Meet the presenters

John Wilson

John Wilson

John Wilson was born in London in 1965. He has worked as a presenter and reporter on Front Row since it started in 1998.

John has interviewed some of the biggest names in popular music, including Paul McCartney, David Bowie, Elton John, Kate Bush, Quincy Jones, Ray Davies, Neil Young, Lou Reed and The Who, all of which were for special editions of Front Row. Other specials have included reports from China and Iran, as well as extended interviews with artist Peter Blake and architect Norman Foster.

John has presented many other programmes and series on Radio 4 including Last Word, The Sports Programme, Profile, The Cultural State, The Fixers, Kaleidoscope and Pick Of The Week, and - on BBC World Service - The Ticket and Culture Shock. He is an occasional presenter on BBC2's Newsnight Review and has written about art and cultural issues for numerous publications including The Observer, The New Statesman and The Art Newspaper.

John Wilson lives with his wife and children in north London and is a lifelong Arsenal supporter. His fondest cultural memory is The Jam at the Rainbow Theatre, 1980.

Kirsty Lang

Kirsty Lang

Kirsty Lang has presented Front Row since 2004. Her career, which spans radio, TV and newspapers, began in 1986 when she joined the BBC as a news trainee and worked on programmes including Today and the World at One.

From 1989 to 1991 she was the Central European reporter for BBC World Service based in Budapest, covering the fall of the Berlin Wall and the beginnings of the conflict in former Yugoslavia. She went on to be a correspondent in Paris, first for the BBC and later the Sunday Times.

Kirsty also worked as a reporter on BBC Two’s Newsnight and presenter on Channel 4 News and BBC World News before deciding to move from foreign news into arts journalism.

Kirsty has chaired the Orange Prize for Fiction and is a Trustee of the British Council.

Samira Ahmed

Samira Ahmed

Samira Ahmed joined Front Row in 2014. She’s an award-winning journalist, broadcaster and Visiting Professor of Journalism at Kingston University with a special love of Westerns, science fiction and the novels of Arnold Bennett.

The driving force behind her work is her fascination with the relationship between popular culture, politics and social change. She also presents Newswatch on BBC One, Something Understood on Radio 4 and The Proms on BBC Four and makes documentaries for BBC radio and television on her passions: everything from David Bowie and 70s suburbia to The Fundamentalist Queen, about the wife of Oliver Cromwell.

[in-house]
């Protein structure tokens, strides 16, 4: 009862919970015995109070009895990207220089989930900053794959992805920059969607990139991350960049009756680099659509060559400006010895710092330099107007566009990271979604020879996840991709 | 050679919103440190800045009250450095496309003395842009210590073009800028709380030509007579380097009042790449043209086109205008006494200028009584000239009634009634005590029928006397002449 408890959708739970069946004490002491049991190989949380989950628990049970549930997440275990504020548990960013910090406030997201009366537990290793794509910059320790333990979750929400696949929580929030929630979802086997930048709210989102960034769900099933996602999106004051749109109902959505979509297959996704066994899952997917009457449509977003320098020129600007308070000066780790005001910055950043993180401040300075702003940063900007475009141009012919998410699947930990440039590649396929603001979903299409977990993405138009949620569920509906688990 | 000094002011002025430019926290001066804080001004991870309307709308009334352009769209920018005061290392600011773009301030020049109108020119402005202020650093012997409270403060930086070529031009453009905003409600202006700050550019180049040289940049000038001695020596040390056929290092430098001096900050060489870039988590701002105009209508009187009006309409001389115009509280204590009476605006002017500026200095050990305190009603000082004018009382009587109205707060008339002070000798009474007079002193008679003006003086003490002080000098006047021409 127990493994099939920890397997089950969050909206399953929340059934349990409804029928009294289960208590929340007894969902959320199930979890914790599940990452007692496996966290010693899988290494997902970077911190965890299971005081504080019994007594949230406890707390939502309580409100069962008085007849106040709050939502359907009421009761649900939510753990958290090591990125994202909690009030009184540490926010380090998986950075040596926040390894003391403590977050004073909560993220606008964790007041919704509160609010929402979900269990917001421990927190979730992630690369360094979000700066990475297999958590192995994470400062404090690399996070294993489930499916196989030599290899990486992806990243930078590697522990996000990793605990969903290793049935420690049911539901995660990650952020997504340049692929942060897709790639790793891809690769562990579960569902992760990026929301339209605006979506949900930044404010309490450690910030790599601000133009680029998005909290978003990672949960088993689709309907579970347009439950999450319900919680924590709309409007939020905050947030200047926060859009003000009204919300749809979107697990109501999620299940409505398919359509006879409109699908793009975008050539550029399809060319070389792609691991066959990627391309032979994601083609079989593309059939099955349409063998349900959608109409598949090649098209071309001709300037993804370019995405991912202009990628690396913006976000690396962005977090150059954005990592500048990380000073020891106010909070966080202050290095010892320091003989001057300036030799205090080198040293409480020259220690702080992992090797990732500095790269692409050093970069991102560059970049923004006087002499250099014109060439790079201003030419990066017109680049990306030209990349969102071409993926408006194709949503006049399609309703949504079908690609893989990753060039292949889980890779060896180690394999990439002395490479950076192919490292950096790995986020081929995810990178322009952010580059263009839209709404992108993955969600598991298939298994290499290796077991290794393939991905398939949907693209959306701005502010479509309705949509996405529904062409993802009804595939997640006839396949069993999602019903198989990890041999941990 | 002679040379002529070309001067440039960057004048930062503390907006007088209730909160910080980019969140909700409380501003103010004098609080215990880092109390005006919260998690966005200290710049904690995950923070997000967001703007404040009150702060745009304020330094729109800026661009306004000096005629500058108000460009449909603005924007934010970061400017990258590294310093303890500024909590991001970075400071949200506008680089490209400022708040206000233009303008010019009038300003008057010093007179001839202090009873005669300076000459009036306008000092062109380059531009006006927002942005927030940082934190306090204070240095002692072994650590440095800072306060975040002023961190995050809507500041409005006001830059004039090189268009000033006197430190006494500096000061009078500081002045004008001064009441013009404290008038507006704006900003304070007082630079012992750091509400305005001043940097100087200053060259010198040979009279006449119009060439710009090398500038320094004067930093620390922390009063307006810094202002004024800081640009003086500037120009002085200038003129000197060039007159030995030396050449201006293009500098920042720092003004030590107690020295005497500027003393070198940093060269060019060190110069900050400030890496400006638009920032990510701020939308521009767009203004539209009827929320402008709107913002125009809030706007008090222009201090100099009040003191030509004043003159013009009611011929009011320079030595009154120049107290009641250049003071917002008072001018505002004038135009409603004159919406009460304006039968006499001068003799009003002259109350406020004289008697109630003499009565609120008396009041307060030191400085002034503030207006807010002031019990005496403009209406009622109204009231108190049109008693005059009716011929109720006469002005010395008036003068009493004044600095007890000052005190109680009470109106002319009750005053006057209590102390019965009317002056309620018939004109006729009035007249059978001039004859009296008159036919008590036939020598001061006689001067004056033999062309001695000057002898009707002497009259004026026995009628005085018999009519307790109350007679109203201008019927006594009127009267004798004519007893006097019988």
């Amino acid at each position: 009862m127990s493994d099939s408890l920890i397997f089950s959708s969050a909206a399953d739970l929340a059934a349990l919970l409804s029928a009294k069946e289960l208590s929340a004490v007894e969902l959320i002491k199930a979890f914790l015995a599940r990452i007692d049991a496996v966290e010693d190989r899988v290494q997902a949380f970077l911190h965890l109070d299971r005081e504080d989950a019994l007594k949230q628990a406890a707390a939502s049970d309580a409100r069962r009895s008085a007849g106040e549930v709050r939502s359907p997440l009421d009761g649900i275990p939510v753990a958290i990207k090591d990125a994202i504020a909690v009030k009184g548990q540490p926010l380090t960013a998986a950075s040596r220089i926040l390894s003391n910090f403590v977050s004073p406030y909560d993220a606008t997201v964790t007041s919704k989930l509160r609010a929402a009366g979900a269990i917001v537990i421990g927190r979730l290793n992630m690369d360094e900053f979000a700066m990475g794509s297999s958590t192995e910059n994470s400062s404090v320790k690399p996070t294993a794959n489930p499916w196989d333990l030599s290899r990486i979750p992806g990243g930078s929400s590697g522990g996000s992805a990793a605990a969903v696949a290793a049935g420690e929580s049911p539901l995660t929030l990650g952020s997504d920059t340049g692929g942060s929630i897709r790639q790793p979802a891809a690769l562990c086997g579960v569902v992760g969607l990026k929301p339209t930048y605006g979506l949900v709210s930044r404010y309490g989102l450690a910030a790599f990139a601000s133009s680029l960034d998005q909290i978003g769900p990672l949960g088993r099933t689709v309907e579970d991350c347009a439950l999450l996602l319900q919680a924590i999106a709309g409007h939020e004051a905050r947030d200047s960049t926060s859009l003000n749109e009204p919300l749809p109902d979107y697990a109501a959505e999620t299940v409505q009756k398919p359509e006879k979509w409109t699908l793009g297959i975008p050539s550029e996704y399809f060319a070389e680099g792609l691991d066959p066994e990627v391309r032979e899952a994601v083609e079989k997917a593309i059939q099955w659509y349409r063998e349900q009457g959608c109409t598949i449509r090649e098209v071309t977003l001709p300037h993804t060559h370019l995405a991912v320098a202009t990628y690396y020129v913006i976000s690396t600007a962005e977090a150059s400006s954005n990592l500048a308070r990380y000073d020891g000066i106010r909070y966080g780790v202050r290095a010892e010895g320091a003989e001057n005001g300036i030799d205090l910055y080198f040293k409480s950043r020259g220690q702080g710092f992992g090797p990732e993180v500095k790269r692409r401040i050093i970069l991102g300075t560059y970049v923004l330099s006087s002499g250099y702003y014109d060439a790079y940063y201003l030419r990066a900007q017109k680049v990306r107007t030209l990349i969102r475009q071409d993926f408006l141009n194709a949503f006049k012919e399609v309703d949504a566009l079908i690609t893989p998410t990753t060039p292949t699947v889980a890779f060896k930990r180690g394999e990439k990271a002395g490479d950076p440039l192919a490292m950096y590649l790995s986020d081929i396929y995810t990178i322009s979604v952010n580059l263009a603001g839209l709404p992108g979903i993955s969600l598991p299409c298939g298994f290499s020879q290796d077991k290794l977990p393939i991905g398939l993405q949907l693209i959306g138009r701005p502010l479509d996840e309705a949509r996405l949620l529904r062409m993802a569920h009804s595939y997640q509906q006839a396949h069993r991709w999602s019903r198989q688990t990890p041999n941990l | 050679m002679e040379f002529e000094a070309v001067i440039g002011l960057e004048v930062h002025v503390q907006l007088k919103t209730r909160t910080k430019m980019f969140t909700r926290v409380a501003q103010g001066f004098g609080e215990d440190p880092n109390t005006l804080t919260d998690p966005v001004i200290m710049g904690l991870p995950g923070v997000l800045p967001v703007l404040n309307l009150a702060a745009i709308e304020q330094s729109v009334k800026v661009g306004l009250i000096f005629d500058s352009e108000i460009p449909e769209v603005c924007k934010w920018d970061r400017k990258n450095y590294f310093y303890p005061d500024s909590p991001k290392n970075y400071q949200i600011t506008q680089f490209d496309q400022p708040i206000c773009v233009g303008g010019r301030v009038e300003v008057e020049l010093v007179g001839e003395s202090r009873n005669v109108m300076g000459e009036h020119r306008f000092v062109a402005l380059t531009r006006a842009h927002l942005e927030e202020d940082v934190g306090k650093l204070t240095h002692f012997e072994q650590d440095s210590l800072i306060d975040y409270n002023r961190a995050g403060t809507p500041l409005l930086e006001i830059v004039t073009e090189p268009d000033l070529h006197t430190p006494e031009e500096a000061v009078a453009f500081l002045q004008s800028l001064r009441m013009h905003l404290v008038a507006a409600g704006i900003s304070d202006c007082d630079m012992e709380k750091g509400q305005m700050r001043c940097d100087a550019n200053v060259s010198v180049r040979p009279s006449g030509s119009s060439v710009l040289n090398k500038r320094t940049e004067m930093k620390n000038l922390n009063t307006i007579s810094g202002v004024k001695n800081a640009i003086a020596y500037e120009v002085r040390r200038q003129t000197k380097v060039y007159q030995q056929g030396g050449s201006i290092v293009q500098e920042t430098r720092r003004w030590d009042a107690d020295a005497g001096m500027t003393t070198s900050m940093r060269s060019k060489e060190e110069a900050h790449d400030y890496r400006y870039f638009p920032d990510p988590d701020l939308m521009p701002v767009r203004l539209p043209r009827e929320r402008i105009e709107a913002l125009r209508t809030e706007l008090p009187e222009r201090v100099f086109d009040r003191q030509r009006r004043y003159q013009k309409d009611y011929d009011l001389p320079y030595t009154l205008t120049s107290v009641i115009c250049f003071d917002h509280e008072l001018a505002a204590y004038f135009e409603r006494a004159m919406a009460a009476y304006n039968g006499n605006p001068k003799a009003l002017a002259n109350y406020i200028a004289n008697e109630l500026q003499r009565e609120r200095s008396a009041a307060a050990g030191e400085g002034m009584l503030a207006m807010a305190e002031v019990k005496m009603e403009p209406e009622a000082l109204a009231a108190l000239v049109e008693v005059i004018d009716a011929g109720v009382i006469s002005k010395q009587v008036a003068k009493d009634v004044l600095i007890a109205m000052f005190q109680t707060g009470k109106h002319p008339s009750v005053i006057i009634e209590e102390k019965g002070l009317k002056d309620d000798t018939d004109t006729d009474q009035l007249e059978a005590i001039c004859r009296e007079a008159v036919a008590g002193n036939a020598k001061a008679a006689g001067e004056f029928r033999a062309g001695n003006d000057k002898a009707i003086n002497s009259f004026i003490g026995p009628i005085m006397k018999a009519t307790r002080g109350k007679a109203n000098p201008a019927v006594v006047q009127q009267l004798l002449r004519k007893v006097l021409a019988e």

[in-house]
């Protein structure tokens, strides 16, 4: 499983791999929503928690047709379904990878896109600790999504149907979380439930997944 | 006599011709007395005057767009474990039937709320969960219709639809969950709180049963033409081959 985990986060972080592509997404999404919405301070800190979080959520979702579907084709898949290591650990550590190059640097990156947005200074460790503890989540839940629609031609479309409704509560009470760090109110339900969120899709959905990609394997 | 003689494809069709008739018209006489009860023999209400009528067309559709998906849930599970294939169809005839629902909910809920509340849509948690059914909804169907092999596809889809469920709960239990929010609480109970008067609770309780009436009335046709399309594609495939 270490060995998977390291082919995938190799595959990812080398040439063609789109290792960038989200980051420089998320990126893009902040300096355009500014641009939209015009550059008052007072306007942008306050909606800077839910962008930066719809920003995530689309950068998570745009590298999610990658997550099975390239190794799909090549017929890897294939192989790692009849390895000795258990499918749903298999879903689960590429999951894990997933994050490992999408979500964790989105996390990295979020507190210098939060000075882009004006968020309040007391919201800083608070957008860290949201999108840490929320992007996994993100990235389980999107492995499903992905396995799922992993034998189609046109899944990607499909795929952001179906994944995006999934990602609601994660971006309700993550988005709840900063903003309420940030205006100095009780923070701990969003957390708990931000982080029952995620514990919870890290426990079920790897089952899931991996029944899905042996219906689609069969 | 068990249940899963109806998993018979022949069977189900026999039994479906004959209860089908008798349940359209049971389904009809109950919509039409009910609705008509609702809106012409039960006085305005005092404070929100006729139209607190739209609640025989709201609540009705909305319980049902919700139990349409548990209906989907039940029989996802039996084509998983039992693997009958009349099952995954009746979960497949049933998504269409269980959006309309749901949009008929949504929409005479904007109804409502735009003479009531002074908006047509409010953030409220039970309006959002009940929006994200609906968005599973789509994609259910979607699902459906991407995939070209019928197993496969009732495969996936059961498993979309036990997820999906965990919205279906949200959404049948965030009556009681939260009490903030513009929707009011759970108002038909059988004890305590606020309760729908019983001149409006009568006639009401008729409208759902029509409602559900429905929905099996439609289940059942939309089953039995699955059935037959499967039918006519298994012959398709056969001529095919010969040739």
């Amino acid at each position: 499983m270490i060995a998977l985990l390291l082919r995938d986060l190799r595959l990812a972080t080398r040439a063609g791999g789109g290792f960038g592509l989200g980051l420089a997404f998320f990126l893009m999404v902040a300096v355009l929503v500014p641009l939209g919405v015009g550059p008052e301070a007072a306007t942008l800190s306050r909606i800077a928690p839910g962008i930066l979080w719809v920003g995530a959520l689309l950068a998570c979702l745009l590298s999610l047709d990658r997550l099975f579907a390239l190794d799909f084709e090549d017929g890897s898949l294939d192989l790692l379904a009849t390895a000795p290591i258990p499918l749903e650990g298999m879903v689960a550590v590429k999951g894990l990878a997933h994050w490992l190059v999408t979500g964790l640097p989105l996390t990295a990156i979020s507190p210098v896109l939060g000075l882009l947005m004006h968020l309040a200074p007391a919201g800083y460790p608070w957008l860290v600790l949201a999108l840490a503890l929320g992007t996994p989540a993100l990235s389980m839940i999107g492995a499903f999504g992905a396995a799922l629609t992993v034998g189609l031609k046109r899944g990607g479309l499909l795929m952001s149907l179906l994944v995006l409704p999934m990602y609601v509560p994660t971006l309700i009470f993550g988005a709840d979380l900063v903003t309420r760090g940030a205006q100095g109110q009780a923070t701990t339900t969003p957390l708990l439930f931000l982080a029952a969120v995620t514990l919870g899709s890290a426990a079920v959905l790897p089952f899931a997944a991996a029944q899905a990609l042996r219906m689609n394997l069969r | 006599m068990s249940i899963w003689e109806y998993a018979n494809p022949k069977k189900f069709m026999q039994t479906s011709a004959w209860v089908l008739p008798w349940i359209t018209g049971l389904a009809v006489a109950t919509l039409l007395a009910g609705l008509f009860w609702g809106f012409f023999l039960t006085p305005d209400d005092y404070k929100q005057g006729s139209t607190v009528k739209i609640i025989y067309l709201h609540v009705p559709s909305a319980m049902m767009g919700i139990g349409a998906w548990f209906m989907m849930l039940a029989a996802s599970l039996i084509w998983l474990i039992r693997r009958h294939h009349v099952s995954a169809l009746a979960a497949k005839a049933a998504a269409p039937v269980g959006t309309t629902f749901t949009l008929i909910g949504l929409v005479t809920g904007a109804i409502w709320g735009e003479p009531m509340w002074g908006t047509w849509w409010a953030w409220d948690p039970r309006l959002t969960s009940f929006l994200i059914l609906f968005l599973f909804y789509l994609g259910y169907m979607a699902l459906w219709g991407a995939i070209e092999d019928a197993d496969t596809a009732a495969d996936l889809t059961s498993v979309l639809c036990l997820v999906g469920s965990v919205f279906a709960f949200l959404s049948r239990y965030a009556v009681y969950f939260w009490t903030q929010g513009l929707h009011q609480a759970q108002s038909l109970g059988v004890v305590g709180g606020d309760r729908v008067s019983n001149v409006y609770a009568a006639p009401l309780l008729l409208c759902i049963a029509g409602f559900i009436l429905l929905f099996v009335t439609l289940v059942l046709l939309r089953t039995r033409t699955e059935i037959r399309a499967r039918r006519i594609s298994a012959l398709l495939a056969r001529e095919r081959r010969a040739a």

Samira writes a column for The Big Issue and contributes to newspapers including The Guardian. She won a Stonewall Broadcast of the year award while a reporter and presenter at Channel 4 News. Samira began her career as a BBC News trainee and has worked as a reporter on Newsnight, the Today programme, as the BBC's Los Angeles Correspondent and news anchor for Deutsche Welle TV in Berlin.

More of Samira's work can be found via her personal site, www.samiraahmed.co.uk

Stig Abell

Stig Abell

Stig Abell joined Front Row in 2017. He is the editor and publisher of the Times Literary Supplement and previously presented a phone-in show on LBC for three years.

Born in Nottingham, he joined the Press Complaints Commission in 2001 before becoming its Director from 2010 to 2013. He was then Managing Editor of the UK’s Sun newspaper until 2016. He wrote a book called How Britain Really Works which was published in May 2018.

Stig is a regular commentator on Sky News and the BBC. He lives with his wife, three children and a semi-obese dog called Biscuit.

Mary Beard

Mary Beard

Mary Beard is one of the best-known classicists working today. She is professor of Classics at Newnham College, Cambridge.

Her TV series include Meet the Romans and Mary Beard’s Ultimate Rome: Empire Without Limit. Her books include SPQR: A History of Ancient Rome, The Parthenon, The Colosseum, The Roman Triumph, and Pompeii: The Life of a Roman Town which won the 2008 Wolfson History Prize and was made into a successful BBC documentary.

Her popular Times Literary Supplement blog has been collected in the books It's a Don's Life and All in a Don's Day. She lives in Cambridge.

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